According to the Asthma and Allergy Foundation of America, allergies are on the rise. They already affect as many as 30% of adults and 40% of children, and allergies make up the fifth leading cause of chronic disease in the U.S.

Allergies can be triggered by substances both outside of your home such as pollen, as well as by substances inside of your home such as mold, dust mites, and pet dander. We call the triggers allergens. While you can’t control what is outside of your home, you can be proactive about decreasing the allergens that are inside of your home by paying attention to these three allergen bad guys.

Allergen Bad Guy #1: Mold spores
Mold spores trigger allergic reactions and need to be kept to a minimum. You can’t always see where mold has developed, so be extra diligent about tracking down sources and dealing with them.

Mold likes wet, and mold like humidity. Try to keep the humidity in your home at about 50%. Keep your bathroom and kitchen extra clean, since those are the rooms with the most moisture. Use your bathroom fan after bathing. And inspect all your plumbing to make sure you don’t have any leaks or mold buildup.

Allergen Bad Guy #2: Dust mites
To help decrease mold spores and dust mites both, keep your air filters clean, both those on your furnace and your air conditioning unit, if you have one. Also keep any other filters clean, as well as vents and fans like the one over your stove and the one in your bathroom, as well as any wall heaters. If your bathroom and/or kitchen fans don’t vent to the exterior, you might want to consider redoing those.

Also be willing to get rid of what’s causing the dust in the first place. De-clutter your home. Consider pulling up carpet and using washable area rugs instead. Rethink the frou frou curtains and pillows and the knickknacks. The less surface area for dust to cling to, the less dust you’ll have.

Pay close attention to your bedroom and how you can reduce dust there, because you spend a lot of time there compared to other rooms, and the bedding alone can be a dust magnet. You might even consider investing in hyperallergenic bedding.

When cleaning, damp mop your floors in addition to vacuuming, because vacumming alone won’t get at the dust.

Allergen Bad Guy #3: Pet dander
Notice we didn’t say the pets are the bad guys? Because they most definitely are not to blame. Pets add much value to our lives, but that doesn’t mean they don’t also shed hair and skin (and the skin is the dander that triggers the allergies).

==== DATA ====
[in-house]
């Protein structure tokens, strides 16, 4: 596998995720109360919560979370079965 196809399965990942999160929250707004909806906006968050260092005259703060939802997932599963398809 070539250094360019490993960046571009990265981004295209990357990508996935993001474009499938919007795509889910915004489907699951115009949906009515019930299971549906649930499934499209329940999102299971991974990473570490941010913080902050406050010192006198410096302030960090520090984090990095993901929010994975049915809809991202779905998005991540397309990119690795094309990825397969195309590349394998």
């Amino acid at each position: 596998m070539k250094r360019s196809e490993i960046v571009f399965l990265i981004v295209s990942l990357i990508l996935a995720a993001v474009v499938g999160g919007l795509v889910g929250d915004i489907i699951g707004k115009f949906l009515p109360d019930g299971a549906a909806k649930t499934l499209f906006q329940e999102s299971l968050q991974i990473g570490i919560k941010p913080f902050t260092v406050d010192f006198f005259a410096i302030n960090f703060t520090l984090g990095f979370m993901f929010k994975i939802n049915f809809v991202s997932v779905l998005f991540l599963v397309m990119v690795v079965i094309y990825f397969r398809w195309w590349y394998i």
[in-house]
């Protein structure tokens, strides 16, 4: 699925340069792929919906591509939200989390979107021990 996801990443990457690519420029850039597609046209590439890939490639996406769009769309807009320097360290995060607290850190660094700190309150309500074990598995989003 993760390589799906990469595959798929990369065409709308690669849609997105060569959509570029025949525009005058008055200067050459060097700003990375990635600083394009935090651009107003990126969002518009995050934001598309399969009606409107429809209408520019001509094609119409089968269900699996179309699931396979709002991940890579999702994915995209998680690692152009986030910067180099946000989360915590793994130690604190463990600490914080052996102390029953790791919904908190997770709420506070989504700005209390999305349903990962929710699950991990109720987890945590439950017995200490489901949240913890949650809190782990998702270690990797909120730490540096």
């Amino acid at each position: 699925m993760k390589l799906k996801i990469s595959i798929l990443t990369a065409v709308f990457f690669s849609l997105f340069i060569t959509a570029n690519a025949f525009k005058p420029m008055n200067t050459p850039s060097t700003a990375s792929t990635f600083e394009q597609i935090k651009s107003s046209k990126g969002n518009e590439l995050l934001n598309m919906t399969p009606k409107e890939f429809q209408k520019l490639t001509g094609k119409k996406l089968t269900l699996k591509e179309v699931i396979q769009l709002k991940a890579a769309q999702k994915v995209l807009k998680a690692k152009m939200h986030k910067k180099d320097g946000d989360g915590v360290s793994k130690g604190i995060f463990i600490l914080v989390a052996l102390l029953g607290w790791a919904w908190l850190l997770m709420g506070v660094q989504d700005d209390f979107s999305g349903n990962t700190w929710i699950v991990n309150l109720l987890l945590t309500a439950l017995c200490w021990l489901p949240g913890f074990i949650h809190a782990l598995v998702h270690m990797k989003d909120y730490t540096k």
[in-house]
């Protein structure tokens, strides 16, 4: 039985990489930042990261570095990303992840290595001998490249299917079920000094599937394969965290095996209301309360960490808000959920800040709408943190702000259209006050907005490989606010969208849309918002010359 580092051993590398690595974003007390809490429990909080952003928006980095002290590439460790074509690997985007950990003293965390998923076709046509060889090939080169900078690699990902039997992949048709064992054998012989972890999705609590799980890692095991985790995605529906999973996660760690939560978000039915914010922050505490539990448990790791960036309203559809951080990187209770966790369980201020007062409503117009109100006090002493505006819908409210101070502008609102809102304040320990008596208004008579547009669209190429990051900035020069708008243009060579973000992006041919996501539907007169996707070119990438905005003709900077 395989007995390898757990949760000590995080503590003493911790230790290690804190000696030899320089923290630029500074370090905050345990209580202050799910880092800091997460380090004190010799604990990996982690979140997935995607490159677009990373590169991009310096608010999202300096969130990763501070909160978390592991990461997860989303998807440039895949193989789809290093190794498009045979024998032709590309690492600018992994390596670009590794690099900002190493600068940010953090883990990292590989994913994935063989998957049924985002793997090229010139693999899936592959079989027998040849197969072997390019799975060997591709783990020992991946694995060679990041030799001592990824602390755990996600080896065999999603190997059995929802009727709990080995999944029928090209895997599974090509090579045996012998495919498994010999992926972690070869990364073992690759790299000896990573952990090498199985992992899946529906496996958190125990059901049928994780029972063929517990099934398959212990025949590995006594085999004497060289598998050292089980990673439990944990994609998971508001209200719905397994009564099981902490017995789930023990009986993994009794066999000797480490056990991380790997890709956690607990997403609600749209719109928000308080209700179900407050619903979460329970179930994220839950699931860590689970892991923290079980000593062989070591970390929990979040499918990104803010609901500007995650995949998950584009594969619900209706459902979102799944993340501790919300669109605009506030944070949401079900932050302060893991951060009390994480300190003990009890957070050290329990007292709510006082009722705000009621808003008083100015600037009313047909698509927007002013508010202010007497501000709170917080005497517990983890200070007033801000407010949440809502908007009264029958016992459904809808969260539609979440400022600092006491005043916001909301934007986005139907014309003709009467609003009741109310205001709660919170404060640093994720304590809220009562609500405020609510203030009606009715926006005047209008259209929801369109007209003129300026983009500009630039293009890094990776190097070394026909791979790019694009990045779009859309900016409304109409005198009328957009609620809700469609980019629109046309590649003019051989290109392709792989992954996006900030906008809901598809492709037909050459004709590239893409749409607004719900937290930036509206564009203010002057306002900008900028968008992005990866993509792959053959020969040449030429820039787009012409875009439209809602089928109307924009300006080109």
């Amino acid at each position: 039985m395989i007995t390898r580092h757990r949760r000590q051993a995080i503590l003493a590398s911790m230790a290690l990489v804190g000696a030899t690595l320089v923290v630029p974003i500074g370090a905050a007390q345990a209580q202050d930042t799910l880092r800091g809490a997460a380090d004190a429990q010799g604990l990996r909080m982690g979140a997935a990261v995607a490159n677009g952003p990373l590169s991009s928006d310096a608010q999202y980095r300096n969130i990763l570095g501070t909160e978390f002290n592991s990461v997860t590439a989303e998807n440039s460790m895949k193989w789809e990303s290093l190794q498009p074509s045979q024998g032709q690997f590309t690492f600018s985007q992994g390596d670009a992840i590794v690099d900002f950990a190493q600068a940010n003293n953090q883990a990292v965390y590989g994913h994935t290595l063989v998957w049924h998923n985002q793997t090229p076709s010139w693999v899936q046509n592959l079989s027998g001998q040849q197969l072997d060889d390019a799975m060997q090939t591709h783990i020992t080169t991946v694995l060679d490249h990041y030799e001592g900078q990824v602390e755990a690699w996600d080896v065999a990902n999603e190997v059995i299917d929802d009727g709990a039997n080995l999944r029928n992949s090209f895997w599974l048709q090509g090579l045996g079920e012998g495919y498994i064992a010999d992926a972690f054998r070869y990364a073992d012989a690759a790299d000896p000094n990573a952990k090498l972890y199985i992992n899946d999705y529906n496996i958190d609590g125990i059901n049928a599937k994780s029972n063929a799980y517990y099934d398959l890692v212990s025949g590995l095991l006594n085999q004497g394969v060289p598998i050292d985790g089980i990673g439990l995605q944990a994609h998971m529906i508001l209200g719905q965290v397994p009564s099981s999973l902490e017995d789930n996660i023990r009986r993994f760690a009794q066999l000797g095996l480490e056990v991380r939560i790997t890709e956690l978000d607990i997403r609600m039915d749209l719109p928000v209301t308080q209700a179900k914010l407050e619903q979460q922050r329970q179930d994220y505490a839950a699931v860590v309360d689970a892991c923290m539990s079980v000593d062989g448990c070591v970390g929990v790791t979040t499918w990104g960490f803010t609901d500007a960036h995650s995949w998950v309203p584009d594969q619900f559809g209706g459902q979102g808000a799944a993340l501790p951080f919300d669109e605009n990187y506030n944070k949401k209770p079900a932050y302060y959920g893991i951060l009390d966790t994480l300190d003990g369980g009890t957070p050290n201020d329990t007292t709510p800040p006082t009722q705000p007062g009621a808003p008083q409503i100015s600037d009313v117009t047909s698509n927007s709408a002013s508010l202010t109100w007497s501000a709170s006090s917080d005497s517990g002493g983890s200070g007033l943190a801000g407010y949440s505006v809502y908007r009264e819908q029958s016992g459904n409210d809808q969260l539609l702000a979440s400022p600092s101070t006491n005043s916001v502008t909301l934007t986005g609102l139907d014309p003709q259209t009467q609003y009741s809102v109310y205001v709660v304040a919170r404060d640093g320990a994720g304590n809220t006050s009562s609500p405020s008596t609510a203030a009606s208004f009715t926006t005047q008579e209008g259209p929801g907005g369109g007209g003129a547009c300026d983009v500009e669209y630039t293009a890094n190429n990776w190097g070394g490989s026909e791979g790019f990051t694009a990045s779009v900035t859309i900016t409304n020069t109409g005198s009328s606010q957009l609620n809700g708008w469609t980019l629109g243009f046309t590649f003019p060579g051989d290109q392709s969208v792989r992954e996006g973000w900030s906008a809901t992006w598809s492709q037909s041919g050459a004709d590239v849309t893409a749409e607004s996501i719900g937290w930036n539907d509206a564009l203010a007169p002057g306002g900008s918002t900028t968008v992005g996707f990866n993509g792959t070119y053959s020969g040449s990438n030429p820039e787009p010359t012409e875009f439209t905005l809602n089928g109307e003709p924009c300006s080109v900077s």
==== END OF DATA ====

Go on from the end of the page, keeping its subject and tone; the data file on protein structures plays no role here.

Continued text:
Reducing the pet dander in your home requires the same steps as reducing the mold spores and dust mites: cleaning, de-cluttering, and keeping air filters clean. In addition, your pets will need some attention too. The Humane Society recommends weekly baths for dogs and cats (yes, cats) to get rid of the dander our pets naturally shed.

Spring will come and reward us for making it through yet another winter, but it will also hit many of us hard with sneezing, runny noses and even asthma. Be proactive against the pollens by doing what you can to decrease the allergens inside your home, and maybe the allergens outside won’t hit you so hard.

When so Many Dangers Threaten Your Home, Taking Every Kind of Precaution Makes Sense

Your home, your haven, your refuge…if only you could believe that it will stand the test of time and be there for you no matter what. Sadly, many people lose their homes to disasters every year, or suffer through property losses, damage or theft. Really, it’s no surprise when you consider just a few of the threats your home might face:

Earthquakes—Not every home in the U.S. sits in a quake zone, but for those that do, even a small quake can do foundation damage.

Fires, internal—According to the National Fire Protection Association, there were 369,500 home fires in the U.S. in 2013, resulting in 2,755 deaths and $6.8 billion in property damage. Fires can start within your house for all kinds of reasons, from faulty wiring to a candle left burning unattended, or even a kitchen fire.

Fires, external—Then there are the fires that originate outside of your home but still threaten it, such as wildfires, fires started by lightening, a neighbor’s house catching fire and spreading to yours, etc.

Burglars—Those who would like to exploit your prosperity by stealing from you also threaten your home, taking not only your property but also your peace of mind…and potentially causing damage to your home if they force entry through a door or window.

Pests—Carpenter ants, powder post beetles, termites, oh my! We live in house built in 1890 that had such extreme pest damage, we had to rebuild one-third of the house. The insects had destroyed floor joists, walls, ceilings, framing…you name it.